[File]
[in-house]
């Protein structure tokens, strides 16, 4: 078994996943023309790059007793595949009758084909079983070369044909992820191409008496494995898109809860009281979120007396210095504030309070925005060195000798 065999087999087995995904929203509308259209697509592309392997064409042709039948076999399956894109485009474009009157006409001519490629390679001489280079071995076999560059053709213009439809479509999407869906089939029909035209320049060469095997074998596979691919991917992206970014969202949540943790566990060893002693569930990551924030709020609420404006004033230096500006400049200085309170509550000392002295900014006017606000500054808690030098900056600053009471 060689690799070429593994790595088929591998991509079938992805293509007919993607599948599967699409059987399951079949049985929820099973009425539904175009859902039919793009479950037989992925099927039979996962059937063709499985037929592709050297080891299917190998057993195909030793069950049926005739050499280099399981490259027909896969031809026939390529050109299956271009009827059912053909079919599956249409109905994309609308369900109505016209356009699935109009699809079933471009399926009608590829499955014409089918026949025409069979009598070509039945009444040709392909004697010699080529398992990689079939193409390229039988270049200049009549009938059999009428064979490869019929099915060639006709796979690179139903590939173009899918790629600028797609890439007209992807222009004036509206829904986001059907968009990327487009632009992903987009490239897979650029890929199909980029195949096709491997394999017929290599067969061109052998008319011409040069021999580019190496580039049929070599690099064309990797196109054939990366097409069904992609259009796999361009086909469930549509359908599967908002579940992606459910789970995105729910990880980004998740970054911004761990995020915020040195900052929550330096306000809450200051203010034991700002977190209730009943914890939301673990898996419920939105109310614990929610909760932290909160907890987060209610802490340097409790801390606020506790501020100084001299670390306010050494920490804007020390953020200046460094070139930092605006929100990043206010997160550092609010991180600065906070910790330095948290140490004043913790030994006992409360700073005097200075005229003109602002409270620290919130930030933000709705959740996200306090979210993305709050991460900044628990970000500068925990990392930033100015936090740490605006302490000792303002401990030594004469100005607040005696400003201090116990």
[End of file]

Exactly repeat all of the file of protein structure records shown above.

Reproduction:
[in-house]
């Protein structure tokens, strides 16, 4: 078994996943023309790059007793595949009758084909079983070369044909992820191409008496494995898109809860009281979120007396210095504030309070925005060195000798 065999087999087995995904929203509308259209697509592309392997064409042709039948076999399956894109485009474009009157006409001519490629390679001489280079071995076999560059053709213009439809479509999407869906089939029909035209320049060469095997074998596979691919991917992206970014969202949540943790566990060893002693569930990551924030709020609420404006004033230096500006400049200085309170509550000392002295900014006017606000500054808690030098900056600053009471 060689690799070429593994790595088929591998991509079938992805293509007919993607599948599967699409059987399951079949049985929820099973009425539904175009859902039919793009479950037989992925099927039979996962059937063709499985037929592709050297080891299917190998057993195909030793069950049926005739050499280099399981490259027909896969031809026939390529050109299956271009009827059912053909079919599956249409109905994309609308369900109505016209356009699935109009699809079933471009399926009608590829499955014409089918026949025409069979009598070509039945009444040709392909004697010699080529398992990689079939193409390229039988270049200049009549009938059999009428064979490869019929099915060639006709796979690179139903590939173009899918790629600028797609890439007209992807222009004036509206829904986001059907968009990327487009632009992903987009490239897979650029890929199909980029195949096709491997394999017929290599067969061109052998008319011409040069021999580019190496580039049929070599690099064309990797196109054939990366097409069904992609259009796999361009086909469930549509359908599967908002579940992606459910789970995105729910990880980004998740970054911004761990995020915020040195900052929550330096306000809450200051203010034991700002977190209730009943914890939301673990898996419920939105109310614990929610909760932290909160907890987060209610802490340097409790801390606020506790501020100084001299670390306010050494920490804007020390953020200046460094070139930092605006929100990043206010997160550092609010991180600065906070910790330095948290140490004043913790030994006992409360700073005097200075005229003109602002409270620290919130930030933000709705959740996200306090979210993305709050991460900044628990970000500068925990990392930033100015936090740490605006302490000792303002401990030594004469100005607040005696400003201090116990």